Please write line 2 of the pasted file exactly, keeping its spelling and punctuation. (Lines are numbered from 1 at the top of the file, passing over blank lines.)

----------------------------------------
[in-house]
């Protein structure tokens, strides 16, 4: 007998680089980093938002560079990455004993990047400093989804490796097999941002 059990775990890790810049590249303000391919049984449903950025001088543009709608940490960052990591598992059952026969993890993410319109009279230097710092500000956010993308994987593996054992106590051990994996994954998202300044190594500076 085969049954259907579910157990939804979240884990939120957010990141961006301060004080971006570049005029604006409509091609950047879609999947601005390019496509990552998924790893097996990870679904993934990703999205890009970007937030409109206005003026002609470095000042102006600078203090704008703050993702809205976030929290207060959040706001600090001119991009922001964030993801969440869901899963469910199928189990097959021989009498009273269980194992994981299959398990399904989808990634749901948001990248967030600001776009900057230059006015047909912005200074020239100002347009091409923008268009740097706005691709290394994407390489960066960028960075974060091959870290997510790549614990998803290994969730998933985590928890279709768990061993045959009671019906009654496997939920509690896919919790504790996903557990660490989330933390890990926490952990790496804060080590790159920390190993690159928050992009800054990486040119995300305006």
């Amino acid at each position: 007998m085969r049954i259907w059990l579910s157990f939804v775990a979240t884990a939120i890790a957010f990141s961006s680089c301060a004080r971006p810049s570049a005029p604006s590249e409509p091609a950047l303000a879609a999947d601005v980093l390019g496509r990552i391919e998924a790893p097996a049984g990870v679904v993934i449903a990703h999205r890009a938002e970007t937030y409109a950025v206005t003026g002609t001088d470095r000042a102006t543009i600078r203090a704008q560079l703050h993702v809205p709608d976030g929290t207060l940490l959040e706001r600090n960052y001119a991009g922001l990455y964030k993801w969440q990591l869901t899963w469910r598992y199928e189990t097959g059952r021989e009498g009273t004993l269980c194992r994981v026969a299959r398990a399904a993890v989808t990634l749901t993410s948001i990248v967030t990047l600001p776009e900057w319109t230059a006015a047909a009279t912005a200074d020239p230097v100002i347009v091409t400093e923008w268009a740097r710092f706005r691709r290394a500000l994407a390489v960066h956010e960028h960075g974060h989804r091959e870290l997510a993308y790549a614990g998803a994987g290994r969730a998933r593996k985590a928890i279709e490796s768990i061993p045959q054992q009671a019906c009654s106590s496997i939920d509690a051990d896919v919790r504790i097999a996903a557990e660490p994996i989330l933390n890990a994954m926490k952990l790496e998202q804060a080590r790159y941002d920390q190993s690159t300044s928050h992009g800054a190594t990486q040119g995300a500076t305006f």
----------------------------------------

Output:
């Protein structure tokens, strides 16, 4: 007998680089980093938002560079990455004993990047400093989804490796097999941002 059990775990890790810049590249303000391919049984449903950025001088543009709608940490960052990591598992059952026969993890993410319109009279230097710092500000956010993308994987593996054992106590051990994996994954998202300044190594500076 085969049954259907579910157990939804979240884990939120957010990141961006301060004080971006570049005029604006409509091609950047879609999947601005390019496509990552998924790893097996990870679904993934990703999205890009970007937030409109206005003026002609470095000042102006600078203090704008703050993702809205976030929290207060959040706001600090001119991009922001964030993801969440869901899963469910199928189990097959021989009498009273269980194992994981299959398990399904989808990634749901948001990248967030600001776009900057230059006015047909912005200074020239100002347009091409923008268009740097706005691709290394994407390489960066960028960075974060091959870290997510790549614990998803290994969730998933985590928890279709768990061993045959009671019906009654496997939920509690896919919790504790996903557990660490989330933390890990926490952990790496804060080590790159920390190993690159928050992009800054990486040119995300305006």